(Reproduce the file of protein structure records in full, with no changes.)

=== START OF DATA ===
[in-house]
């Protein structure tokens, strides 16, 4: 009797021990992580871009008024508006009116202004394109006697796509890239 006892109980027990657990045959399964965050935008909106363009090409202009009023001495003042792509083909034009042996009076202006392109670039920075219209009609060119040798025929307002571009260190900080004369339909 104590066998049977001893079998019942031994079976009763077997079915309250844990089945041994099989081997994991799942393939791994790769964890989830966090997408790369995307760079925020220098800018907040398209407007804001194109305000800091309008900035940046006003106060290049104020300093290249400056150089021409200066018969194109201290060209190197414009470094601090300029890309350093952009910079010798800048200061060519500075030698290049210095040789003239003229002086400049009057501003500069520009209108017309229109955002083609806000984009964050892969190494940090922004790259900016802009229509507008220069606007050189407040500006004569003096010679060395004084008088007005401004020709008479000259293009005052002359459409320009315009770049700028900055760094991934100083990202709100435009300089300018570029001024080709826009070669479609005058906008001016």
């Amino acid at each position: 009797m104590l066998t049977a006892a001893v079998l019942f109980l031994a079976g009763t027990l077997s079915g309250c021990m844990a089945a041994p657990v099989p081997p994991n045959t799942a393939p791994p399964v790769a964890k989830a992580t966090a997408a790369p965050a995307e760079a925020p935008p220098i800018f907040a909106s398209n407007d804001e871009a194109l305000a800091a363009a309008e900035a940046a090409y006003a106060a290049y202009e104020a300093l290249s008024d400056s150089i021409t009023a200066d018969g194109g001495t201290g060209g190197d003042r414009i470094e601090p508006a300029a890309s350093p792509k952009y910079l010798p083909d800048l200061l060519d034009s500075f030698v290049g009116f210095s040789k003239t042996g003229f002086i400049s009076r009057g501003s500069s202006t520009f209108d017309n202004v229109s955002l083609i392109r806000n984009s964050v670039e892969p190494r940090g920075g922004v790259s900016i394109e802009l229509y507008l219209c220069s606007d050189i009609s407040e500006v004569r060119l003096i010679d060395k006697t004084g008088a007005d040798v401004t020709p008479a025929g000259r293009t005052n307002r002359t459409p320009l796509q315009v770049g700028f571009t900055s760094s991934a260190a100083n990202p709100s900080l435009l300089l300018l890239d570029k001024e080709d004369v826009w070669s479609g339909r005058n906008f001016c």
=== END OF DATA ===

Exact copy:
[in-house]
């Protein structure tokens, strides 16, 4: 009797021990992580871009008024508006009116202004394109006697796509890239 006892109980027990657990045959399964965050935008909106363009090409202009009023001495003042792509083909034009042996009076202006392109670039920075219209009609060119040798025929307002571009260190900080004369339909 104590066998049977001893079998019942031994079976009763077997079915309250844990089945041994099989081997994991799942393939791994790769964890989830966090997408790369995307760079925020220098800018907040398209407007804001194109305000800091309008900035940046006003106060290049104020300093290249400056150089021409200066018969194109201290060209190197414009470094601090300029890309350093952009910079010798800048200061060519500075030698290049210095040789003239003229002086400049009057501003500069520009209108017309229109955002083609806000984009964050892969190494940090922004790259900016802009229509507008220069606007050189407040500006004569003096010679060395004084008088007005401004020709008479000259293009005052002359459409320009315009770049700028900055760094991934100083990202709100435009300089300018570029001024080709826009070669479609005058906008001016």
């Amino acid at each position: 009797m104590l066998t049977a006892a001893v079998l019942f109980l031994a079976g009763t027990l077997s079915g309250c021990m844990a089945a041994p657990v099989p081997p994991n045959t799942a393939p791994p399964v790769a964890k989830a992580t966090a997408a790369p965050a995307e760079a925020p935008p220098i800018f907040a909106s398209n407007d804001e871009a194109l305000a800091a363009a309008e900035a940046a090409y006003a106060a290049y202009e104020a300093l290249s008024d400056s150089i021409t009023a200066d018969g194109g001495t201290g060209g190197d003042r414009i470094e601090p508006a300029a890309s350093p792509k952009y910079l010798p083909d800048l200061l060519d034009s500075f030698v290049g009116f210095s040789k003239t042996g003229f002086i400049s009076r009057g501003s500069s202006t520009f209108d017309n202004v229109s955002l083609i392109r806000n984009s964050v670039e892969p190494r940090g920075g922004v790259s900016i394109e802009l229509y507008l219209c220069s606007d050189i009609s407040e500006v004569r060119l003096i010679d060395k006697t004084g008088a007005d040798v401004t020709p008479a025929g000259r293009t005052n307002r002359t459409p320009l796509q315009v770049g700028f571009t900055s760094s991934a260190a100083n990202p709100s900080l435009l300089l300018l890239d570029k001024e080709d004369v826009w070669s479609g339909r005058n906008f001016c």